Fee-shifting

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Fee-shifting is a method of payment for legal services under which the victorious plaintiff recovers reasonable attorney's fees from the defeated defendant. The model in Europe, American jurisdictions have only adopted fee-shifting in civil rights cases. In these cases, the civil rights plaintiff takes fees from the defendant, as a way of encouraging lawyers to take on civil rights cases from otherwise indigent defendants - the theory is that, (1) civil rights are important enough that the infringer should pay for the infringed party's non-pecuniary loss, and (2) the state should encourage civil rights litigation, and recovery of lost rights, by ensuring recovery enough to entice an attorney.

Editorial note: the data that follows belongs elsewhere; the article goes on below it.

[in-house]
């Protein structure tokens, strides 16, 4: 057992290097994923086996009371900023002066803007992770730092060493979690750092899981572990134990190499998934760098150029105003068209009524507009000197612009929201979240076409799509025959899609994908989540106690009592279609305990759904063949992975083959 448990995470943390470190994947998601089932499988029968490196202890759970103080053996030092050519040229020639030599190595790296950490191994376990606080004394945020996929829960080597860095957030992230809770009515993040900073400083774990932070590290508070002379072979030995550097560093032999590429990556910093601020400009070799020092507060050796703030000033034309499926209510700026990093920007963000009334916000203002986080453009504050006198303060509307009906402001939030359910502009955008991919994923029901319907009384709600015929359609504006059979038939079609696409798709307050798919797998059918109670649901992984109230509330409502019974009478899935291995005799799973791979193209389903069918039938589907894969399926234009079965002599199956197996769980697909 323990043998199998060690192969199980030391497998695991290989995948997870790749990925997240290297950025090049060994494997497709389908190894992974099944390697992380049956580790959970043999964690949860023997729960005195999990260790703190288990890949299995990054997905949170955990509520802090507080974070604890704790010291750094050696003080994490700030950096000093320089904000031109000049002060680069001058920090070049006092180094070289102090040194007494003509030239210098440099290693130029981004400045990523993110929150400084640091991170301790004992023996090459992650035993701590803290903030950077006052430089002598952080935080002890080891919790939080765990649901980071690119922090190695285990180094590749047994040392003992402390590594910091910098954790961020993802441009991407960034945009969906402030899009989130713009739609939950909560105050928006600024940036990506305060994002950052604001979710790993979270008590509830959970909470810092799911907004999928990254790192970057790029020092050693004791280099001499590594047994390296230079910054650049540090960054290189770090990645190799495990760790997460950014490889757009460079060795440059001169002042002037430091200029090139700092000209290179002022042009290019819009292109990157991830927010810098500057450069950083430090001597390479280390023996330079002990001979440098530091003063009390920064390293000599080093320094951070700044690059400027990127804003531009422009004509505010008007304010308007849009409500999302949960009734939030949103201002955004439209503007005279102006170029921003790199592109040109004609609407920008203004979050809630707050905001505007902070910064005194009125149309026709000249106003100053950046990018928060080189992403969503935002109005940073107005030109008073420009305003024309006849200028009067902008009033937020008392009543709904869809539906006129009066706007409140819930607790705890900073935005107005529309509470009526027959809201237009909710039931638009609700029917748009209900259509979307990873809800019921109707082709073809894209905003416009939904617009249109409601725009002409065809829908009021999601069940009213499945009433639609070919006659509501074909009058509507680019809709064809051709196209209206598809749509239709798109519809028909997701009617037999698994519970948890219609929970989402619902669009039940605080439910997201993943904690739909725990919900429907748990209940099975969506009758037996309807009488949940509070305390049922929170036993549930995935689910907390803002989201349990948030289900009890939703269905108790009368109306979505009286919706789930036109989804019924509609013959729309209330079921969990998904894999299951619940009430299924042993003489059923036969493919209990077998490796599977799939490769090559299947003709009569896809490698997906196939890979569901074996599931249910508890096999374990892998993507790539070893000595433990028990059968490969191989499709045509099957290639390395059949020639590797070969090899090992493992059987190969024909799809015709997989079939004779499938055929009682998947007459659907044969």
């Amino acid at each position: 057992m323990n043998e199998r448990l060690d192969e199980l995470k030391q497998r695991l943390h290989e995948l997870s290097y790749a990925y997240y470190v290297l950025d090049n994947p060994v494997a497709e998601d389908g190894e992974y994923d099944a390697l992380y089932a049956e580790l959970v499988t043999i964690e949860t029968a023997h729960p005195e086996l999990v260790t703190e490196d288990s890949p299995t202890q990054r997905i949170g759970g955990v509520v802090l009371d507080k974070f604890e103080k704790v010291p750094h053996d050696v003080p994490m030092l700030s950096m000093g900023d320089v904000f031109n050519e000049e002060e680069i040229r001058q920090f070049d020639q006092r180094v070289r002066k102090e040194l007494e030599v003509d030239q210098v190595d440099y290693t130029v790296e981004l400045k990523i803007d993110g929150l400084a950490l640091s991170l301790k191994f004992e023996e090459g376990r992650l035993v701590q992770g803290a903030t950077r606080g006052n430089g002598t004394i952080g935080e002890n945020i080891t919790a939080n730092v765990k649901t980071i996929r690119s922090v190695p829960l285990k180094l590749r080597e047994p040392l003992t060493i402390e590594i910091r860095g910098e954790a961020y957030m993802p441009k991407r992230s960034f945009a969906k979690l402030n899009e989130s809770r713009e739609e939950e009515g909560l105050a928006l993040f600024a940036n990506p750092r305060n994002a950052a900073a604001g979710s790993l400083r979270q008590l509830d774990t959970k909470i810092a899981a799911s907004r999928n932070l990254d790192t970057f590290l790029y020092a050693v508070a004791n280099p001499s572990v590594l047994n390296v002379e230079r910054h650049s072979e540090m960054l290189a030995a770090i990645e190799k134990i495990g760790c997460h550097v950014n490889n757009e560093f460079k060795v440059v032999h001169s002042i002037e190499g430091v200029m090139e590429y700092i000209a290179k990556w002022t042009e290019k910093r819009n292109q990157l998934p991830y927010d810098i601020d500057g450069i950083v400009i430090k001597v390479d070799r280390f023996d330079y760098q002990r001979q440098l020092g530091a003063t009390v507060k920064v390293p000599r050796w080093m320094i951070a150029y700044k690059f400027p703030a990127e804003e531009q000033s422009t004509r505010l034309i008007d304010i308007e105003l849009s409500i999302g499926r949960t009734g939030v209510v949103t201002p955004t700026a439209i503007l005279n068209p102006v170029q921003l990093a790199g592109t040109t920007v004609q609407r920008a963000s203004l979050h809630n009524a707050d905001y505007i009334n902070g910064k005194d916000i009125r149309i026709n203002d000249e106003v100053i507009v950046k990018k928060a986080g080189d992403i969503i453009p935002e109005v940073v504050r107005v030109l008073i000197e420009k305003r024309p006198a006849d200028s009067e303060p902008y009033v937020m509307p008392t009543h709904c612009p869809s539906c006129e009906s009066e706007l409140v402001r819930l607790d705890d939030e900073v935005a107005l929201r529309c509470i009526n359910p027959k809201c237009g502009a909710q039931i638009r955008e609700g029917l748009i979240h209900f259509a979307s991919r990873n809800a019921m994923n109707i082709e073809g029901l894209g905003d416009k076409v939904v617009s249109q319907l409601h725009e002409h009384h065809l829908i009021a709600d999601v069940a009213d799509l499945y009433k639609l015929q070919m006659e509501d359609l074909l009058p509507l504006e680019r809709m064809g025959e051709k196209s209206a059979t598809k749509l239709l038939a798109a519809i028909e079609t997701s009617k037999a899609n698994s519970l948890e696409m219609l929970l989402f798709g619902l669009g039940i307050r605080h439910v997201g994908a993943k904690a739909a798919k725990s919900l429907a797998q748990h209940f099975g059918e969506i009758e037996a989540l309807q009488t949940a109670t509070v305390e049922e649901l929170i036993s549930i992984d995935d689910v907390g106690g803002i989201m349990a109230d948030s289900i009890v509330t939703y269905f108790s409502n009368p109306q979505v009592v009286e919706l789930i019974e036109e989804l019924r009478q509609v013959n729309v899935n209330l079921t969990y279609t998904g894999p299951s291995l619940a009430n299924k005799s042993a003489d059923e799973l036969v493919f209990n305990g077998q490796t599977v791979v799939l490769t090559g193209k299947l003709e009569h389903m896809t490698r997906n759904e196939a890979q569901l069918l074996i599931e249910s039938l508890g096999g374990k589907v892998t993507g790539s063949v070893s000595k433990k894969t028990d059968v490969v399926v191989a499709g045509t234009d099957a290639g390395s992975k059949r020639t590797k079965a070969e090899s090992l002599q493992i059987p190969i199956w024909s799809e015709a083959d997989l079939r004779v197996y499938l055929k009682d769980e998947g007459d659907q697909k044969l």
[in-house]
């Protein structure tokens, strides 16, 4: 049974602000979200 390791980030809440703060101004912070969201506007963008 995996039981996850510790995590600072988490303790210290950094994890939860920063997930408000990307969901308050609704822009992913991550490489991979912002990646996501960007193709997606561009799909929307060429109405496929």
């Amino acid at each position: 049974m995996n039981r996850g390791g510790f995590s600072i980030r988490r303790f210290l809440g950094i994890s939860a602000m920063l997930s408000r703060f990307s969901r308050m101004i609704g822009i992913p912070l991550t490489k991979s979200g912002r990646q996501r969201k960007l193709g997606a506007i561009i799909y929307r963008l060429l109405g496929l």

For example, under 42 USC 1988, a plaintiff may recover fees for a lawsuit which was filed pursuant to 42 USC 1983, the main statutory vehicle for a civil rights lawsuit alleging violation under color of state law. Under this fee-shifter, organizations like the ACLU routinely recover ordinary attorney's fees. Nothing is exceptional about this; it's just statutory law.

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